The Getting of Wisdom
Henry Handel Richardson
"Laura, a spirited and unconventional heroine, attempts to adapt herself to the discipline of school and the unrelenting judgements of her classmates. The freedom of her country childhood seems far behind, as she struggles for dignity and true friendship."
"Your little rag of a girl is a most adorable little beast...and the way it is done is wonderful; I do not think that particular thing could have been done better." - H.G. Wells, letter to the author, 1910
The four children were lying on the grass.
'...and the Prince went further and further into the forest,' said the elder girl, 'till he came to a beautiful glade - a glade, you know is a place in the forest that is open and green and lovely. And there he saw a lady, a beautiful lady, in a long white dress that hung down to her ankles, with a golden belt and a golden crown. She was lying on the sward - a sward, you know, is grass as smooth as velvet, just like green velvet - and the Prince saw the marks of travel on her garments. The bottom of the lovely silk dress was all dirty -'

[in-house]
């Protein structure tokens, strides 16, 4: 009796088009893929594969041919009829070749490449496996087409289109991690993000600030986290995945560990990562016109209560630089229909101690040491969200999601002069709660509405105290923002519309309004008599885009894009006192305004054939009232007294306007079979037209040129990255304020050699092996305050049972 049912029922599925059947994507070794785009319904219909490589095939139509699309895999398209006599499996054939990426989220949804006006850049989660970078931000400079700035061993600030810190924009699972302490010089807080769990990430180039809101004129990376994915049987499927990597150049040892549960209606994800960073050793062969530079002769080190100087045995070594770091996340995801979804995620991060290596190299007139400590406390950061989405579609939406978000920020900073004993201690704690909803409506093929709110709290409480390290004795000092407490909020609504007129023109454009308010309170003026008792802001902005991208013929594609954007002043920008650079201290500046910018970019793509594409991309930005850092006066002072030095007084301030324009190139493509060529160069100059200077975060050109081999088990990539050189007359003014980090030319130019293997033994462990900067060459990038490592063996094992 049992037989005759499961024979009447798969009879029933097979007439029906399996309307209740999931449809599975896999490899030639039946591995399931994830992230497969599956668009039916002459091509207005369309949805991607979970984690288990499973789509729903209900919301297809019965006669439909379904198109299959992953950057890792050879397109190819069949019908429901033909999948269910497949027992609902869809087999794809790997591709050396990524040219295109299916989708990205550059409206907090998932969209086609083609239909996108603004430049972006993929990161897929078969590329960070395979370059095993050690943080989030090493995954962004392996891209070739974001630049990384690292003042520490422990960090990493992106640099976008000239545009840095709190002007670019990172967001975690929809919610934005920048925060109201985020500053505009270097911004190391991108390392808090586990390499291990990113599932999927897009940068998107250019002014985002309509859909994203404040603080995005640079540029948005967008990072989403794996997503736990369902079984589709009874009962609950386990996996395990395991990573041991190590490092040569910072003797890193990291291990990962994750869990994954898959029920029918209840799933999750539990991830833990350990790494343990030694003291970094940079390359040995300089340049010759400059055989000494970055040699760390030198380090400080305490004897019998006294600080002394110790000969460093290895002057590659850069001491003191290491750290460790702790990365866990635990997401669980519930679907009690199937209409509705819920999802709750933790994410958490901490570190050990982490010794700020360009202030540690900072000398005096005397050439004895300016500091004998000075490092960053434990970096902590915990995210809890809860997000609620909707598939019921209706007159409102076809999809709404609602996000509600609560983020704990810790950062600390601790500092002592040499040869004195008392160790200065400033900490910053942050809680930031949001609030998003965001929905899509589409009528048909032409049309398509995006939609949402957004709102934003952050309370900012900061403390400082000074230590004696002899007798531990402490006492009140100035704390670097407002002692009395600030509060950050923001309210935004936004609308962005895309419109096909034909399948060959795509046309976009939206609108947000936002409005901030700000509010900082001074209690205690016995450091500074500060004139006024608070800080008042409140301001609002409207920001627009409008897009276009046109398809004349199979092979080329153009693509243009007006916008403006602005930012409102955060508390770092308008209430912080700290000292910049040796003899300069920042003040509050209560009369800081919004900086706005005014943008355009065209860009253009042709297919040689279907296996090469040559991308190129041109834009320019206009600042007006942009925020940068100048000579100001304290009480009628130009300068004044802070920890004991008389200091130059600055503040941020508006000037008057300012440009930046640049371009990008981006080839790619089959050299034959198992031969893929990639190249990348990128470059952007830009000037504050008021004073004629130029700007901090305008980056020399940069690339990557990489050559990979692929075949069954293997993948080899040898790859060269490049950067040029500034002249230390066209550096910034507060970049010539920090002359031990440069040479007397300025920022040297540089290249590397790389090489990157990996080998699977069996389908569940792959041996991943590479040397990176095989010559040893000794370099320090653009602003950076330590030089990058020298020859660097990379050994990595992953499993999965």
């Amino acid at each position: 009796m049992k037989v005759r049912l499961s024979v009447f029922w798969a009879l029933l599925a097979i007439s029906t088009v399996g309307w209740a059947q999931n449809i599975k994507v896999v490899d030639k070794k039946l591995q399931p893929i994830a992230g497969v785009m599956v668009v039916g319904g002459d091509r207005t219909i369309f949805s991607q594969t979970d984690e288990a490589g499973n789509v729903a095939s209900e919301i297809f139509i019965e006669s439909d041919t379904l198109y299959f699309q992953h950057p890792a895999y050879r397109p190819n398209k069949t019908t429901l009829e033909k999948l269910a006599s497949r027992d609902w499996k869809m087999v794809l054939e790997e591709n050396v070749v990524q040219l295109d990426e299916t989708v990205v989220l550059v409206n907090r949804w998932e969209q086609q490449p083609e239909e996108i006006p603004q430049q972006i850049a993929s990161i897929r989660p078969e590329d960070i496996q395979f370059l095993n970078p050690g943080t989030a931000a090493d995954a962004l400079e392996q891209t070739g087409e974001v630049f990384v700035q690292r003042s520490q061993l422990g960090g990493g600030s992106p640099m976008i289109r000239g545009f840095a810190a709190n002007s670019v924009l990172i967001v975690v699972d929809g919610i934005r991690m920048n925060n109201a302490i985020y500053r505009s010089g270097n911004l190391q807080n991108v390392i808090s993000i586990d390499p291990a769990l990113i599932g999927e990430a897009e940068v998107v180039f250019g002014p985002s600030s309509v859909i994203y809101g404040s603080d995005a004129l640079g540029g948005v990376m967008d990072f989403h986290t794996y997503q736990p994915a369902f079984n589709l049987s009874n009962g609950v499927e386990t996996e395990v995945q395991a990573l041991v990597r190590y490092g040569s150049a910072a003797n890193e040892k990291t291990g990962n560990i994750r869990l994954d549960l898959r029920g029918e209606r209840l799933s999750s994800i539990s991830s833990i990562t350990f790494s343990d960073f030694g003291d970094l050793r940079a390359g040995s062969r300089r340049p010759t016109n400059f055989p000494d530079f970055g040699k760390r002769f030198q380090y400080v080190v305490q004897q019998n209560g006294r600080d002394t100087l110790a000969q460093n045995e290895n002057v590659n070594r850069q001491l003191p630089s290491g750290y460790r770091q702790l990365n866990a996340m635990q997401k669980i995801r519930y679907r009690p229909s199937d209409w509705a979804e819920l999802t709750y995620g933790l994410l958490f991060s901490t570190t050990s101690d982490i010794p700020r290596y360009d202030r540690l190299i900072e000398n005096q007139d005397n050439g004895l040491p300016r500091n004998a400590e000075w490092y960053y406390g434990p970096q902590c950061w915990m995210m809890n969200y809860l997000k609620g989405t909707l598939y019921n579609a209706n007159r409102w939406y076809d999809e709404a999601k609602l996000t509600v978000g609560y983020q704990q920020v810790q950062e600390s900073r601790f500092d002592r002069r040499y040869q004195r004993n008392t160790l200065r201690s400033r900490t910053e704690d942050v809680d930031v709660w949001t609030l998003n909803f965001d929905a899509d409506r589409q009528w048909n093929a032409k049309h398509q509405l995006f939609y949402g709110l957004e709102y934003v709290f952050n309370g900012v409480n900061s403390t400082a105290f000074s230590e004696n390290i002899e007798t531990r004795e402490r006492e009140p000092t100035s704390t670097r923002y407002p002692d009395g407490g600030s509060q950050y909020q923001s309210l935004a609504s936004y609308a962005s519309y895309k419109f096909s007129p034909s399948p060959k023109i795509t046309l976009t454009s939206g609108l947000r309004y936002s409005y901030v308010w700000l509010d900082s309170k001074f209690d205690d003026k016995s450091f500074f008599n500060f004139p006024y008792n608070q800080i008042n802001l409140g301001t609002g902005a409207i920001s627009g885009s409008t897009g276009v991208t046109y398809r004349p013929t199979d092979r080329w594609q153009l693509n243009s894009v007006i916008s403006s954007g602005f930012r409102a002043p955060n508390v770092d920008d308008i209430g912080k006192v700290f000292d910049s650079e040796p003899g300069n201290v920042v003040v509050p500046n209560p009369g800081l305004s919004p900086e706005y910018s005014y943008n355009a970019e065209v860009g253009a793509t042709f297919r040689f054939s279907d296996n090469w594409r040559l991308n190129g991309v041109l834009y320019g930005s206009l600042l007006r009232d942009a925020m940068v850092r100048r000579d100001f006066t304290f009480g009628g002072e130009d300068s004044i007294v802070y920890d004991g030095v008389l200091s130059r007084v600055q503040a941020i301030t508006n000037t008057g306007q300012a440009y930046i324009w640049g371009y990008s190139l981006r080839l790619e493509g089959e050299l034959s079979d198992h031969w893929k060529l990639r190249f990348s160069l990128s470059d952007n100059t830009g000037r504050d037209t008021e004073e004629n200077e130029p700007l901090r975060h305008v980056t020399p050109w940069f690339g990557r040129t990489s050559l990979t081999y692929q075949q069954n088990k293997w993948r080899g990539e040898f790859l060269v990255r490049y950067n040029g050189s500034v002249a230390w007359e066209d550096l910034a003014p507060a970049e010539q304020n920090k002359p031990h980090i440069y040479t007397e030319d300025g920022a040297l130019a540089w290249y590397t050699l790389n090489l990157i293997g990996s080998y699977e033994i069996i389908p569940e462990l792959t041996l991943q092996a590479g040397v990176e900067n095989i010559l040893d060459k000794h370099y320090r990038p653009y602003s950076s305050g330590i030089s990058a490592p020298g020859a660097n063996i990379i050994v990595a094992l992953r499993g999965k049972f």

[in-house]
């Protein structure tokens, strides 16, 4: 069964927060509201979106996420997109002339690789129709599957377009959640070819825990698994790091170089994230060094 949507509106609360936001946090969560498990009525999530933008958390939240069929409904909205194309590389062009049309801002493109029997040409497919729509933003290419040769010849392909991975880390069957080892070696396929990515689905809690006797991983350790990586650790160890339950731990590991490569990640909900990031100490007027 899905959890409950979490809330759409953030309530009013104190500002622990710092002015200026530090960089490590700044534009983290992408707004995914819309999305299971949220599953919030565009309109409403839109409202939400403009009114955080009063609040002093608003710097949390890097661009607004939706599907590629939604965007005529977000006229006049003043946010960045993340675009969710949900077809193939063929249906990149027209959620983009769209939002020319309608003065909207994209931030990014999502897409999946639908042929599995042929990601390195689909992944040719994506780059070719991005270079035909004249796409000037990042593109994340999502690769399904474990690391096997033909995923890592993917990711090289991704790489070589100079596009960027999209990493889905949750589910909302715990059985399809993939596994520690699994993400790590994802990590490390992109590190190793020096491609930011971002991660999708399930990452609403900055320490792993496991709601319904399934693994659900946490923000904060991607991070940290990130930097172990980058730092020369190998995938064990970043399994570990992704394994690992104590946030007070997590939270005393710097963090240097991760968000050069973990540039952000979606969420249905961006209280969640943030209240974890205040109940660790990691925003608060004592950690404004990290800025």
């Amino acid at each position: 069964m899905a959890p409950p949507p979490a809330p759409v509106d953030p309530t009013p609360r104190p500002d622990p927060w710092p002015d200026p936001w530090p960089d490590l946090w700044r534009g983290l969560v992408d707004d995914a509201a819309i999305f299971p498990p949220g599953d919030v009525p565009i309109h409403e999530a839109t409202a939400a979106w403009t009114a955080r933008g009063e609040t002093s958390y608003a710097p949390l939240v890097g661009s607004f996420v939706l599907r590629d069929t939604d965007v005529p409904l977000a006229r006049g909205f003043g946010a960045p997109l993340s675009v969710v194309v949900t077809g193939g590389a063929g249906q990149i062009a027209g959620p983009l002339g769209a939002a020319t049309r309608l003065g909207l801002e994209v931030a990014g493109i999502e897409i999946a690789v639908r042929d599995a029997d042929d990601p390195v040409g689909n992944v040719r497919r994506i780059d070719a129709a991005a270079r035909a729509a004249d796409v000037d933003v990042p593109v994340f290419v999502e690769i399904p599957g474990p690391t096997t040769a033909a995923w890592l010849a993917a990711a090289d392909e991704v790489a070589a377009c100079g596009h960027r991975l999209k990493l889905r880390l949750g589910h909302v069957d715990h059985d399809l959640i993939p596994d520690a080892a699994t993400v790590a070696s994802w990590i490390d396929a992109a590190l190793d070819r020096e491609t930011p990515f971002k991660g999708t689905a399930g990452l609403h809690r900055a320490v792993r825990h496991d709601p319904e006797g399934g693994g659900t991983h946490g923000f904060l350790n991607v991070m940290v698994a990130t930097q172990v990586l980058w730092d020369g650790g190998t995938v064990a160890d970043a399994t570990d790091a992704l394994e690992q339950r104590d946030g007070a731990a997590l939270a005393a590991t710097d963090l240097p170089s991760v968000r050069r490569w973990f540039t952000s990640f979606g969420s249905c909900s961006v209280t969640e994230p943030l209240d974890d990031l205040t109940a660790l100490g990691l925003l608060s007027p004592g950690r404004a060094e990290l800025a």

'Wondrous Fair, if you don't mind you'll make that sheet dirty, too,' said Prin.
'Shut up, will you!' answered her sister who, carried away by her narrative, had approached her boots to some linen that was bleaching.
'Yes, but you know Sarah'll be awfully cross if she has to wash it again,' said Prin, who was practical.
From the Minerva paperback edition, 1993.
The Getting of Wisdom was filmed in 1977, directed by Bruce Beresford, from a screenplay by Eleanor Witcombe,
and featuring Julia Blake, Terence Donovan and Kerry Armstrong.
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Last modified: January 1, 2006.